Blistered wood door

We just restained our front door to revive the look. It took 2 days to dry with the humidity. We then applied two coats of fast-drying polyurethane. After the 2nd coat, we closed the door with the early evening sun hitting the door. A few hours later we noticed several bubbles on the door. Not sure what caused this or best method to fix.
Suggestions?
Thanks, Larry
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On outside wood only Marine products should be used if you want them to last. You probably rushed the job , coats were improperly aplied.
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CME4FUN wrote:

If you read the label on your varnish can it probably said to 'let dry overnight', 'x number of hours' or similar. Some PU formulations have solvents that tend soften the partially cured first coat. The fix is obvious, strip the failed fiinsh, let the stained door dry for a week, and refinish with a quality spar varnish from a paint store that knows what they're selling. They can also supply a quality stripping product as well. Take your time to do it right and the results will be just fine. HTH
Joe
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CME4FUN wrote:

What caused it was the heat from the sunlight. The way to fix it is to sand and apply another coat of your finish.
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dadiOH
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dadiOH wrote:

You *were* talking about small, pinhead size bubbles, weren't you? If yes, above is correct. If not - if they are LARGE bubbles - then it depends. It is possible that the stain wasn't completely dry and/or that the top coat was incompatible with it. In that case, remedy is the same...sand and topcoat.
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dadiOH
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Thanks to ransley, Joe, and dadiOH. I went to Home Depot and they had a marine polyurethane. I have sanded the door, wiped it down and letting dry before applying. This one says four hours but I will let it go eight if needed.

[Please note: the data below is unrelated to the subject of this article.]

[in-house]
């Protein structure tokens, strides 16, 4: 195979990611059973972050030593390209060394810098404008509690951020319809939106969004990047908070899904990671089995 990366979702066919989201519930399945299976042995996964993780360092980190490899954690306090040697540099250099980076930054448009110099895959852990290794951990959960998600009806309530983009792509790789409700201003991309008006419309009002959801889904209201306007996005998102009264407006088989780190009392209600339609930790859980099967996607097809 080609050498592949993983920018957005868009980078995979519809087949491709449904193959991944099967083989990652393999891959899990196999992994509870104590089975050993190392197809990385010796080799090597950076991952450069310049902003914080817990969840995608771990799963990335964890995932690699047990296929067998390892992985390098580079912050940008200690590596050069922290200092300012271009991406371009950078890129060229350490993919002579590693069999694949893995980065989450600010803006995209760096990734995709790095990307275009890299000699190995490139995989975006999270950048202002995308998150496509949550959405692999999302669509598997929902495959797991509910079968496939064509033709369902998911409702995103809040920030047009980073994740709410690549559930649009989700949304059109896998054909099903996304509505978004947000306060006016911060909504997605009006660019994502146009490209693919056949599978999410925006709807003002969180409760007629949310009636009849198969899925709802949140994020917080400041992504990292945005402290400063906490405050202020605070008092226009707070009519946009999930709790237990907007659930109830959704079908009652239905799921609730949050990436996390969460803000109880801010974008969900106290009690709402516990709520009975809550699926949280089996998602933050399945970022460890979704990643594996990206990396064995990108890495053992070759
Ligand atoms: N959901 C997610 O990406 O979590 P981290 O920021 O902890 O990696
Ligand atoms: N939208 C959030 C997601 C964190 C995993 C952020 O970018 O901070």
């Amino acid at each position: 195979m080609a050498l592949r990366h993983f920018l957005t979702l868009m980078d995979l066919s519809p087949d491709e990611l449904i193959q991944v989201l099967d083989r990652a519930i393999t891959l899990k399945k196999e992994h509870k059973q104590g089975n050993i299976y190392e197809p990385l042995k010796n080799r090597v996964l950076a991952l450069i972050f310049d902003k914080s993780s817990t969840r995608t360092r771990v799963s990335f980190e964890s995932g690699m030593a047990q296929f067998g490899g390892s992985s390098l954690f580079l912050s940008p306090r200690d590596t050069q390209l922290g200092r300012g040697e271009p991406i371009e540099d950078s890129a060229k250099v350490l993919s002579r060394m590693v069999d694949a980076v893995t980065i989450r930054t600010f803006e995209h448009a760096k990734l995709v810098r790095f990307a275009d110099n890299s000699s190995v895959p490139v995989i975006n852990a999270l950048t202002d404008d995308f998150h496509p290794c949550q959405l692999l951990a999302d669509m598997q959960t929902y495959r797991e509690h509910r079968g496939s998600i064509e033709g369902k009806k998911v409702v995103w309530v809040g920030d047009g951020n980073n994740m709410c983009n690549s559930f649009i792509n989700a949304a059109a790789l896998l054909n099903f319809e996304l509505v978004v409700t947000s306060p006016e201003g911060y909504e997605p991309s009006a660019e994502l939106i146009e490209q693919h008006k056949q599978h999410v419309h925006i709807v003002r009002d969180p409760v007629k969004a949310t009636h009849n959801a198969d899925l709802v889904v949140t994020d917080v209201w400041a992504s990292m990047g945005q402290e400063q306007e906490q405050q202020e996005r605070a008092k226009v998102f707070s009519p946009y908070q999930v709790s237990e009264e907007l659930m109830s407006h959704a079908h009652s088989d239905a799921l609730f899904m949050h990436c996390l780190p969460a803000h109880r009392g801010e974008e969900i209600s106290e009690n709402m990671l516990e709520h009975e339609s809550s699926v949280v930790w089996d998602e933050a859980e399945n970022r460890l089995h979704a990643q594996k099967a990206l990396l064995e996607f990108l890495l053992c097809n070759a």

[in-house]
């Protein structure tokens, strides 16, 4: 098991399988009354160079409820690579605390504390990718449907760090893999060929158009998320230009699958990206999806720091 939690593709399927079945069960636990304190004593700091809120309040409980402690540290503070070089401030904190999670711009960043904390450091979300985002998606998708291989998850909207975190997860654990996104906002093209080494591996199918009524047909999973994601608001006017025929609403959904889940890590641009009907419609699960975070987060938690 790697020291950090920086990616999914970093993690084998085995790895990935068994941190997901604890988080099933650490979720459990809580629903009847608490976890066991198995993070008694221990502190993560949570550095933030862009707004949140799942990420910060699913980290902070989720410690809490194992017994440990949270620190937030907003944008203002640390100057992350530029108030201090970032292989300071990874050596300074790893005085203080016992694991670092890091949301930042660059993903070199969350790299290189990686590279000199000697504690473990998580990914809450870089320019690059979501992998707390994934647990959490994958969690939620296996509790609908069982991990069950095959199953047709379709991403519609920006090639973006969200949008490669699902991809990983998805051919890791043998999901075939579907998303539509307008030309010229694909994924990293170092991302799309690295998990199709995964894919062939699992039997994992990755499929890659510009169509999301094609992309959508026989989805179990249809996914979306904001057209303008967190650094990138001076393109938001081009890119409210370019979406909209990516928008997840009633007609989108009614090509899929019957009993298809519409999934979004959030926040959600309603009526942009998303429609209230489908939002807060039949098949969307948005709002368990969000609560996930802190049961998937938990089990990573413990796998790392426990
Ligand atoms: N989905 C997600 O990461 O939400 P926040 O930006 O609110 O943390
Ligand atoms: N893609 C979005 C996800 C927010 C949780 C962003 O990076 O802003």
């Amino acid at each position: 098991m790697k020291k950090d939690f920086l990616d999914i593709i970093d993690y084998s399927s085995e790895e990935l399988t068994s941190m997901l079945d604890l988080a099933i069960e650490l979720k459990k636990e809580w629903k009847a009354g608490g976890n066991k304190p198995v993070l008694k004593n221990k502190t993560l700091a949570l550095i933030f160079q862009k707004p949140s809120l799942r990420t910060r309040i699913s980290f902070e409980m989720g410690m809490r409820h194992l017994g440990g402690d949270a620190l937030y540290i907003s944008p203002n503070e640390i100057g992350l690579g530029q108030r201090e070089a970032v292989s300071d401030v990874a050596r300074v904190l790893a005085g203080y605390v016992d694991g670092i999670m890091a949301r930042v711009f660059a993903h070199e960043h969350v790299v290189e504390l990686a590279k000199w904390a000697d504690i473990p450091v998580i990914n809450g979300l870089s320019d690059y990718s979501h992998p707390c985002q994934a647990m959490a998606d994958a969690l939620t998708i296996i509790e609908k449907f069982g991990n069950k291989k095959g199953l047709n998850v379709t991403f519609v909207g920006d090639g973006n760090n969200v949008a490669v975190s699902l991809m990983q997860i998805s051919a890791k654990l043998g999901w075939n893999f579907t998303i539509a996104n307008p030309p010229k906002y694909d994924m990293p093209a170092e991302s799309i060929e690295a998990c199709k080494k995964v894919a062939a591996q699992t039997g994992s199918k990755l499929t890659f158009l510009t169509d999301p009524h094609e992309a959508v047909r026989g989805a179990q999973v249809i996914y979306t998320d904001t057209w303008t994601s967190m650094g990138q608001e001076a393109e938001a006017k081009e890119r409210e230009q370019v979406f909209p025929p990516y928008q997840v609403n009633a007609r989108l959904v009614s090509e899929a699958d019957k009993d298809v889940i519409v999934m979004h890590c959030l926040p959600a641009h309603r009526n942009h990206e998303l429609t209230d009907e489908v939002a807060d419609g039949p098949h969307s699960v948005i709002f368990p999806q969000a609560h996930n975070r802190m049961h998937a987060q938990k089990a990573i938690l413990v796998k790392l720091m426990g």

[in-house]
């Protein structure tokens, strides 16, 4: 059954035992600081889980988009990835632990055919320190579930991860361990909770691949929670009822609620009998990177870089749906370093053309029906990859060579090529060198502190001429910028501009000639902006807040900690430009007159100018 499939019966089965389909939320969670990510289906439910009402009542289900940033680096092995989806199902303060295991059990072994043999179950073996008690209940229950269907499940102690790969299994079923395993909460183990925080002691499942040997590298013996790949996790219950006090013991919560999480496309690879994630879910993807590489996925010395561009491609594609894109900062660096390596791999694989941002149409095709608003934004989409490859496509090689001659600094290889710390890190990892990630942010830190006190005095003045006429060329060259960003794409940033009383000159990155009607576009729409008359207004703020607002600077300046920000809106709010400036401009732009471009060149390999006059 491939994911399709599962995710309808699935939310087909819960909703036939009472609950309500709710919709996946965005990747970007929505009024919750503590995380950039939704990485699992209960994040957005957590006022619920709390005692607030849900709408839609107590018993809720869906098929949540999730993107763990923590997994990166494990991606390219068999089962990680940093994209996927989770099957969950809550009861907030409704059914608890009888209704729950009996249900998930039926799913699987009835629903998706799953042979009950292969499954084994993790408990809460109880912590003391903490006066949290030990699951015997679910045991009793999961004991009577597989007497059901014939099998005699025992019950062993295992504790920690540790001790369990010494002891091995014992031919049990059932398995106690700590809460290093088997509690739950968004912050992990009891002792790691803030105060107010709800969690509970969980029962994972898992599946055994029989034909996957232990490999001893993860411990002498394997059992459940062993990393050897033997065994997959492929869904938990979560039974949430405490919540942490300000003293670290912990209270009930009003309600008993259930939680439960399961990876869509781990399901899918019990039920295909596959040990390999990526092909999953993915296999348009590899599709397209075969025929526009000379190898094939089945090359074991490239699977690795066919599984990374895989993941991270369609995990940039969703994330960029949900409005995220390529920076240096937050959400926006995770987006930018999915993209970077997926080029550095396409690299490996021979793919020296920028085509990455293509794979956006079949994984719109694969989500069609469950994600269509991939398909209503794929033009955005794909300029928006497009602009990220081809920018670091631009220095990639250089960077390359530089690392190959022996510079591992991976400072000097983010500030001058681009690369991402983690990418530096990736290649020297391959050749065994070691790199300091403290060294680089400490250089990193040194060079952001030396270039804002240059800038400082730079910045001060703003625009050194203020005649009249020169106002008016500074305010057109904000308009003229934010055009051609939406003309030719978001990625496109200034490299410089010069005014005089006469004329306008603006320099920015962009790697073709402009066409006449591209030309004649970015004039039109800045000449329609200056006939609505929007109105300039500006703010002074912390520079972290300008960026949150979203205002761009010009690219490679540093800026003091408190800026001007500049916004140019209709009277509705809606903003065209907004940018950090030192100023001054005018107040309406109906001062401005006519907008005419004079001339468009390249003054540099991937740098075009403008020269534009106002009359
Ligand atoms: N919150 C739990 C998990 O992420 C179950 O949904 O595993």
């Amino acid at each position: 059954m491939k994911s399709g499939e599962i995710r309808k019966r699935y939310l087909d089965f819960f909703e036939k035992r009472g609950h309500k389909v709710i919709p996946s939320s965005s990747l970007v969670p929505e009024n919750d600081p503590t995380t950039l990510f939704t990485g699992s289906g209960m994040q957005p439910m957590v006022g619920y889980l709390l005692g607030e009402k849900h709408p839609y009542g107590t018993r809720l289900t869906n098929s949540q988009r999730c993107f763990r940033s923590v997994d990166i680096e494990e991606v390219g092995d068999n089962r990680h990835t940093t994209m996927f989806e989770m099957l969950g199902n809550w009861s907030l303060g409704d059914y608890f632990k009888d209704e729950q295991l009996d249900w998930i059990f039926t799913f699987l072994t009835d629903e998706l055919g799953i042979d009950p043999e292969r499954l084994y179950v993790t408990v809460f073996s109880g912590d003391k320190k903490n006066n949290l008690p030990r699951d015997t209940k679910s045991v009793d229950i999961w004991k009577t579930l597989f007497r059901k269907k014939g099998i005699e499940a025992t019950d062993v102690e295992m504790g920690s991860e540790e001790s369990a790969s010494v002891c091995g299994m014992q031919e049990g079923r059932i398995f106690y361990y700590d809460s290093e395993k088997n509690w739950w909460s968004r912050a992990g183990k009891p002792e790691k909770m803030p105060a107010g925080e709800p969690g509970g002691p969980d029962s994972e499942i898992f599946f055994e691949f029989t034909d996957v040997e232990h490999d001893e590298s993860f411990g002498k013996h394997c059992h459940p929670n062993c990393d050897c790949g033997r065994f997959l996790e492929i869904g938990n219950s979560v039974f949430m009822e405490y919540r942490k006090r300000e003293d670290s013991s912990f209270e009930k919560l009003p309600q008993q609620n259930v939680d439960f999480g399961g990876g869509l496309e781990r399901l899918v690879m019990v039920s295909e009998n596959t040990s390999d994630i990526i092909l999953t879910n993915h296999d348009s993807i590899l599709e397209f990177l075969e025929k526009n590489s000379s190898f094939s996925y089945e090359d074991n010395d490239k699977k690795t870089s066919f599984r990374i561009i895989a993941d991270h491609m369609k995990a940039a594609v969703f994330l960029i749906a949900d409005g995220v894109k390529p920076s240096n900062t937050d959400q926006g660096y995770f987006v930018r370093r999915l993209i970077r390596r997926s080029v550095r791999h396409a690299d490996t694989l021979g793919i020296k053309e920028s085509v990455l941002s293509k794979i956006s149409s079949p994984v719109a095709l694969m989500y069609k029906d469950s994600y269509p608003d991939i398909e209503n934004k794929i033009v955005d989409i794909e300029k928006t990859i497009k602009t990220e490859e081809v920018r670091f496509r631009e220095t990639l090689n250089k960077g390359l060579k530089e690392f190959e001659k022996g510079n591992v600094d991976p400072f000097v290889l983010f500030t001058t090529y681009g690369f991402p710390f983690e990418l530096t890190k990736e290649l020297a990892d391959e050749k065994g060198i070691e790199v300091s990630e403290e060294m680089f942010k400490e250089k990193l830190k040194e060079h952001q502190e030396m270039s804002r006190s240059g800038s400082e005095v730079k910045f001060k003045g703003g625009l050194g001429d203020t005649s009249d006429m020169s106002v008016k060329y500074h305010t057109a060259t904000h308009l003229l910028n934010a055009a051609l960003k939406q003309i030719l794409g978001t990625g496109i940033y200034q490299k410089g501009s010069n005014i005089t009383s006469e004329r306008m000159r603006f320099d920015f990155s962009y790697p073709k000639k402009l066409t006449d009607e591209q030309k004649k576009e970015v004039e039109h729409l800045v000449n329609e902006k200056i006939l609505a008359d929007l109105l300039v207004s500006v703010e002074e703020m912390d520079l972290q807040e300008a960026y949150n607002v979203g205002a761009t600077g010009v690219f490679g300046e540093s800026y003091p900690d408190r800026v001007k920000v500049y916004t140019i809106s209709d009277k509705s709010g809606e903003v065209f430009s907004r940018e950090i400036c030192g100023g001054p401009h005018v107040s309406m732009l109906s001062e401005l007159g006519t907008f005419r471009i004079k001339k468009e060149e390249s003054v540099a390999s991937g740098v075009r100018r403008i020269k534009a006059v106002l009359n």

Appreciate all your comments.
Larry
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IME, with "normal" PU, reasonable RH, and no direct sun, the choice after the first PU coat is let it dry until surface no longer tacky, or overnight, before next coat. And, if overnight, very gentle fine sanding or steel-wool between coats. Bubbles? What bubbles?
It's also a Real Good Thing with big pieces like doors to lay them horizontal before applying. Unless you like saggy bits, or can apply really light coats (which dry faster anyhow.) YMWV.
J
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CME4FUN wrote:

Wiped it down with what? ________________

You'll let it go 4(8) hours before you do what? If you'll re-read the instructions I think you'll find that you need to add additional coats within four hours of each other. If not, you have to wait longer and sand before applying more coats.
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dadiOH
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snipped-for-privacy@yahoo.com says...

Bubbles are almost an inevitability when applying polyurethane. They usually "pop" as it dries. I've found that if it's applied when it's hot and dry the poly dries too fast and the bubbles don't have a chance to work to the surface and pop.

Sand and try again.
--
Keith

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CME4FUN wrote:

Hot sun caused it ... the varnish/paint dries to film before solvents evaporate, solvents are trapped beneath the film. If you have to recoat it, try to shade it...just sheets of foil, taped somehow to shade the door, will keep the heat off until it is completely CURED (longer than "dry"). Also, a good idea not to close it tightly until it is cured, or at least a couple, three days. Good vacation project :o)
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I agree with this. If you stained the door a dark color and have a large glass in the storm door, it is amazing how hot it can get in the sun. Metal door that are dark colors can give you a nasty burn. Keep the door open for a time to keep the sun from hitting it directly.
Keep in mind that while the urethane may be "dry" in four hours, it is not fully cured for about 2 weeks. Keep it cool until then.
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